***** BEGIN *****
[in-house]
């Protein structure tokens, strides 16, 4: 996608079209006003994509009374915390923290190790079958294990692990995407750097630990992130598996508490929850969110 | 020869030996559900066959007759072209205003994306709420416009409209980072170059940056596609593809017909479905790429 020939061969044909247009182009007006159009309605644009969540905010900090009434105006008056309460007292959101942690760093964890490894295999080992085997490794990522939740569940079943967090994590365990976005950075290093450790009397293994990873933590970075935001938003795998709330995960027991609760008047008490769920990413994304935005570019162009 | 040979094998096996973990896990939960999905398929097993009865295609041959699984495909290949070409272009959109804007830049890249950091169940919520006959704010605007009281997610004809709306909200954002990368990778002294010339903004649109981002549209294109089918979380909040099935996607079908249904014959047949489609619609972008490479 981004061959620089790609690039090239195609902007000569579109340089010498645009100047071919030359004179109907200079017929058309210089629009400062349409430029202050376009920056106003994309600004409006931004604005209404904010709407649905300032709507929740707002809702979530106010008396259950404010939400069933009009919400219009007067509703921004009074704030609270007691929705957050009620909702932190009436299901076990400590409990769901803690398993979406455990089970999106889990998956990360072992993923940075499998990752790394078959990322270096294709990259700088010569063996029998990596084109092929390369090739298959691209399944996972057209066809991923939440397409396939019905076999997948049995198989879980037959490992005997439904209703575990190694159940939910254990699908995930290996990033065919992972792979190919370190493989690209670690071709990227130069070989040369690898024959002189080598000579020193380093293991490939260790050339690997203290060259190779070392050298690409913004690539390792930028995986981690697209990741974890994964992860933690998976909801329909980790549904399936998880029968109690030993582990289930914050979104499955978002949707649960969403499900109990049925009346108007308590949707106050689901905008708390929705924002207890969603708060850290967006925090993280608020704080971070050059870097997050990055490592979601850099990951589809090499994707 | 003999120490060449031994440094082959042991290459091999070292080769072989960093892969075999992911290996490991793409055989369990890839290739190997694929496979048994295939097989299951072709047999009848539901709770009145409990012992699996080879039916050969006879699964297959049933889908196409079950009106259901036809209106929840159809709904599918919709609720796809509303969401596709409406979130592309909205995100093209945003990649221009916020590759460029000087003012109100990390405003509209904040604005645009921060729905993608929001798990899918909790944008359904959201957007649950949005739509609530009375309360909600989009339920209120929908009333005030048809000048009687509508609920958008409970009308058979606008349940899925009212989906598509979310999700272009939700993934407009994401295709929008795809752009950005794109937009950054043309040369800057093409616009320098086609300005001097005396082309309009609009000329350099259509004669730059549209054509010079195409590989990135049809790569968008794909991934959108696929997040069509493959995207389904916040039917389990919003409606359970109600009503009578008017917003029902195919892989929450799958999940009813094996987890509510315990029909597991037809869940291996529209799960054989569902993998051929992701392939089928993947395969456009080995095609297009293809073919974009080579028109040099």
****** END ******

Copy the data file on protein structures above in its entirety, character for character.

[in-house]
């Protein structure tokens, strides 16, 4: 996608079209006003994509009374915390923290190790079958294990692990995407750097630990992130598996508490929850969110 | 020869030996559900066959007759072209205003994306709420416009409209980072170059940056596609593809017909479905790429 020939061969044909247009182009007006159009309605644009969540905010900090009434105006008056309460007292959101942690760093964890490894295999080992085997490794990522939740569940079943967090994590365990976005950075290093450790009397293994990873933590970075935001938003795998709330995960027991609760008047008490769920990413994304935005570019162009 | 040979094998096996973990896990939960999905398929097993009865295609041959699984495909290949070409272009959109804007830049890249950091169940919520006959704010605007009281997610004809709306909200954002990368990778002294010339903004649109981002549209294109089918979380909040099935996607079908249904014959047949489609619609972008490479 981004061959620089790609690039090239195609902007000569579109340089010498645009100047071919030359004179109907200079017929058309210089629009400062349409430029202050376009920056106003994309600004409006931004604005209404904010709407649905300032709507929740707002809702979530106010008396259950404010939400069933009009919400219009007067509703921004009074704030609270007691929705957050009620909702932190009436299901076990400590409990769901803690398993979406455990089970999106889990998956990360072992993923940075499998990752790394078959990322270096294709990259700088010569063996029998990596084109092929390369090739298959691209399944996972057209066809991923939440397409396939019905076999997948049995198989879980037959490992005997439904209703575990190694159940939910254990699908995930290996990033065919992972792979190919370190493989690209670690071709990227130069070989040369690898024959002189080598000579020193380093293991490939260790050339690997203290060259190779070392050298690409913004690539390792930028995986981690697209990741974890994964992860933690998976909801329909980790549904399936998880029968109690030993582990289930914050979104499955978002949707649960969403499900109990049925009346108007308590949707106050689901905008708390929705924002207890969603708060850290967006925090993280608020704080971070050059870097997050990055490592979601850099990951589809090499994707 | 003999120490060449031994440094082959042991290459091999070292080769072989960093892969075999992911290996490991793409055989369990890839290739190997694929496979048994295939097989299951072709047999009848539901709770009145409990012992699996080879039916050969006879699964297959049933889908196409079950009106259901036809209106929840159809709904599918919709609720796809509303969401596709409406979130592309909205995100093209945003990649221009916020590759460029000087003012109100990390405003509209904040604005645009921060729905993608929001798990899918909790944008359904959201957007649950949005739509609530009375309360909600989009339920209120929908009333005030048809000048009687509508609920958008409970009308058979606008349940899925009212989906598509979310999700272009939700993934407009994401295709929008795809752009950005794109937009950054043309040369800057093409616009320098086609300005001097005396082309309009609009000329350099259509004669730059549209054509010079195409590989990135049809790569968008794909991934959108696929997040069509493959995207389904916040039917389990919003409606359970109600009503009578008017917003029902195919892989929450799958999940009813094996987890509510315990029909597991037809869940291996529209799960054989569902993998051929992701392939089928993947395969456009080995095609297009293809073919974009080579028109040099």